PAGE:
I have a close-knit team who are like family to me and our dresses are produced in small factories in Bali and India where we know the directors and the staff intimately.

People are often surprised when they hear that behind my global brand is a team of just three of us, but we grew the brand very organically and authentically through the community of women who became fans online. When I started out I didn’t expect that 90 per cent of the content out there about our brand would be driven by the incredible women wearing KALITA designs, but that has been such a fulfilling and incredible journey.

What has been your greatest challenge so far as an entrepreneur?

There have been so many challenges. I started with a mission about the way I wanted women to feel, but there are a lot of business decisions that need to be made that can feel far less liberating!

I am lucky that creativity is at the heart of my business, but that also brings with it risks. I am constantly thinking ahead to the next collection and challenging myself and my team to keep taking risks and reinventing the clothes that we produce.  Of course, another challenge is that as the popularity of my collection grows there can be issues around others copying my styles with a fraction of the care and quality. All entrepreneurs and designers face issues like these, but I always think every challenge we face is an opportunity to learn and improve things for the business and our customers.

What do you wish you had known before launching KALITA and becoming an entrepreneur?

It sounds like a cliché, but until you start you will never know just how hard things will be. But being in control of your destiny is one of the most liberating and empowering feelings too. It is unbeatable.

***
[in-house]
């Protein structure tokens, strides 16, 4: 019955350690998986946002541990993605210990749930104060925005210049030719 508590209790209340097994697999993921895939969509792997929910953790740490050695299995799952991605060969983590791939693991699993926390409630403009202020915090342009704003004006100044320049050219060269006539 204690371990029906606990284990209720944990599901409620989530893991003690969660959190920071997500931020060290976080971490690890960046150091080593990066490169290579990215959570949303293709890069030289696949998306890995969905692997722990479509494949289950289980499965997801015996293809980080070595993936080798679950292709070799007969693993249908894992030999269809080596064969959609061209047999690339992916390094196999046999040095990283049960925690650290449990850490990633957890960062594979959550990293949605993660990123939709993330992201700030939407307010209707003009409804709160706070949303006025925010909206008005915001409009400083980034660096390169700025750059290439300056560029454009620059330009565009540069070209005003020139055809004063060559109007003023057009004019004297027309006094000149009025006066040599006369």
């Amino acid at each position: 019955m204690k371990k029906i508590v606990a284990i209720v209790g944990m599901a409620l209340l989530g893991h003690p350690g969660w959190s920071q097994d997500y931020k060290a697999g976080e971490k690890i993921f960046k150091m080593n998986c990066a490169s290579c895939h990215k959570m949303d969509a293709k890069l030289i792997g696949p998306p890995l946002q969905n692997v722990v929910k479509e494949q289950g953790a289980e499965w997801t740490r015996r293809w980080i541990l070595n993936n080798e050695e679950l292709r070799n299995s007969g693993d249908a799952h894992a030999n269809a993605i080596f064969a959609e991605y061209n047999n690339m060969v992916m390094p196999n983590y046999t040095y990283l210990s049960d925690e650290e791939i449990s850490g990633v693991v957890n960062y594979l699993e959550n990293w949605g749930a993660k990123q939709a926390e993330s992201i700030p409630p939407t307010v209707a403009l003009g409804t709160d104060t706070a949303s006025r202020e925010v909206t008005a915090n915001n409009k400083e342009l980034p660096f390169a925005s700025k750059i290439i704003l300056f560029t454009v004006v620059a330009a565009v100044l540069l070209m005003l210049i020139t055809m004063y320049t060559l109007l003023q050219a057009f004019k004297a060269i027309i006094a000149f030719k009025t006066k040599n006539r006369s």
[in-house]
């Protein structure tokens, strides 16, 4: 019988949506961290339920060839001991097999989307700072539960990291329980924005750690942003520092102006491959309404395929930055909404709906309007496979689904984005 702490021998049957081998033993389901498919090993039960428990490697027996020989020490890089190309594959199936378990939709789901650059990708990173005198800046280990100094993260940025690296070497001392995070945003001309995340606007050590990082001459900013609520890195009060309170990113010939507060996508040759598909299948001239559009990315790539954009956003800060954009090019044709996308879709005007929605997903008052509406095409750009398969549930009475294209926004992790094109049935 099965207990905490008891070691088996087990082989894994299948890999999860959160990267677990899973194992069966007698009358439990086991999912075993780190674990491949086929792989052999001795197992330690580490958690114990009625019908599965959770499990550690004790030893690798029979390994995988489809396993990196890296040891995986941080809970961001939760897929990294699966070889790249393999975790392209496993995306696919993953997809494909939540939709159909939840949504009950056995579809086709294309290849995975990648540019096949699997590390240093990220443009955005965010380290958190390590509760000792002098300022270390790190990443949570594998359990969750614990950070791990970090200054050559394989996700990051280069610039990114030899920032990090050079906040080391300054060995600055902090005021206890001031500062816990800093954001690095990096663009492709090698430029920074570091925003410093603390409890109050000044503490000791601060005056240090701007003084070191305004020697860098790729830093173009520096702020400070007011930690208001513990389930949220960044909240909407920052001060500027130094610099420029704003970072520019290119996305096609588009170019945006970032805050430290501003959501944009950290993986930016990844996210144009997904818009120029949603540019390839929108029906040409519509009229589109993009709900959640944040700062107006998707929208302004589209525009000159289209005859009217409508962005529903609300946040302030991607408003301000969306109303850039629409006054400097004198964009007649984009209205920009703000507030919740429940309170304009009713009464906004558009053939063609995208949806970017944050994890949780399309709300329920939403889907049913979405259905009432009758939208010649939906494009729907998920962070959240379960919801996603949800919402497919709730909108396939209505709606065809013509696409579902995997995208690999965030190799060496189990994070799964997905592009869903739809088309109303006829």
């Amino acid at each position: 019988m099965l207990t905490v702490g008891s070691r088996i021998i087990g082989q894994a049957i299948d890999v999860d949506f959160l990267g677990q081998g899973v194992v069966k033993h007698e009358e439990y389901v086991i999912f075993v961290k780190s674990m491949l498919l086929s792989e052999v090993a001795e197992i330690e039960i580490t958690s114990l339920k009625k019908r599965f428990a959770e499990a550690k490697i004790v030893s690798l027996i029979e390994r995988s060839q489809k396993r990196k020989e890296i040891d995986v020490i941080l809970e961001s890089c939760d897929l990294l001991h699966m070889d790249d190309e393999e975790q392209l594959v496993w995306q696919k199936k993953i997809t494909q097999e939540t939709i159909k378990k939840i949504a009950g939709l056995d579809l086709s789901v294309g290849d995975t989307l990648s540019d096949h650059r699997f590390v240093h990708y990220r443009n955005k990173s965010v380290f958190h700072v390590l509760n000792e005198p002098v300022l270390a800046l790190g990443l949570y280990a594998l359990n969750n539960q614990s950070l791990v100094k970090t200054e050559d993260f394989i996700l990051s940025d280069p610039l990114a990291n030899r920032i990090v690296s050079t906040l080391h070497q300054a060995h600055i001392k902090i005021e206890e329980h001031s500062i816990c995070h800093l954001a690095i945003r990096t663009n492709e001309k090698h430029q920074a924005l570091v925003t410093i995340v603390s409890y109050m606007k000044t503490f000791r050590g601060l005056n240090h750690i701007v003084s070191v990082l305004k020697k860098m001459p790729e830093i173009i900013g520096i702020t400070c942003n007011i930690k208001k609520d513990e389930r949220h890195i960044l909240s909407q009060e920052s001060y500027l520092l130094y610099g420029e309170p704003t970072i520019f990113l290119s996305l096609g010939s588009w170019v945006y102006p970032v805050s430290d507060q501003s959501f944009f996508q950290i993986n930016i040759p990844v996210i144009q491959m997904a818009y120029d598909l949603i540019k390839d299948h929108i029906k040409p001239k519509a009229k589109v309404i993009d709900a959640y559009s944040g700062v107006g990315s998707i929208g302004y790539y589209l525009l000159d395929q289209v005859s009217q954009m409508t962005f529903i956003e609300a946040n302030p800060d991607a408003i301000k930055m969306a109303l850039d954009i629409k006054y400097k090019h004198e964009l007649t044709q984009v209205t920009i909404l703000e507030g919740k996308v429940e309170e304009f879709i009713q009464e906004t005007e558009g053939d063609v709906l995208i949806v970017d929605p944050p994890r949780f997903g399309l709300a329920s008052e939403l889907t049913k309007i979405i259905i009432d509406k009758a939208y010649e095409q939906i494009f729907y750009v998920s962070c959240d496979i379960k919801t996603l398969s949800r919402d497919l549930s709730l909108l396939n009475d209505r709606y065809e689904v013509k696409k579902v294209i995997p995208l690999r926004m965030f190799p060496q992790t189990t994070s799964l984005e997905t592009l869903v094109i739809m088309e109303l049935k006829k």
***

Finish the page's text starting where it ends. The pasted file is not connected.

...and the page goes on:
As an entrepreneur, what advice would you give to a young-woman trying to start up her own business?

Believe in yourself and know your strength. You are capable of so much more than you realise.

How do you juggle family demands and a successful business?

I split my time between London and Bali. It is important for me to constantly gain new sources of inspiration and energy to fuel my creativity. My work will always be a labour of love and a passion. As an entrepreneur you never really stop thinking about the business, but as long as you are always growing, travelling and having fun with the people you love, in work and in your personal life, life never gets dull.

What would success look like for you?

I would love to be part of a movement where fashion helps to set women free. The clothes you wear are a huge part of expressing individuality, but often there is a lot of constraint around how women should look and the clothes they should wear. We need to break this down and redefine clothes for women, so they feel empowered.

What is next for KALITA?

We are continuing to expand internationally and constantly innovating to find new ways to bring my vision to life. I hope in five years I can look back and feel I have taken inspiration from new areas, people and landscapes to create clothes that make women feel amazing and free. It’s very exciting!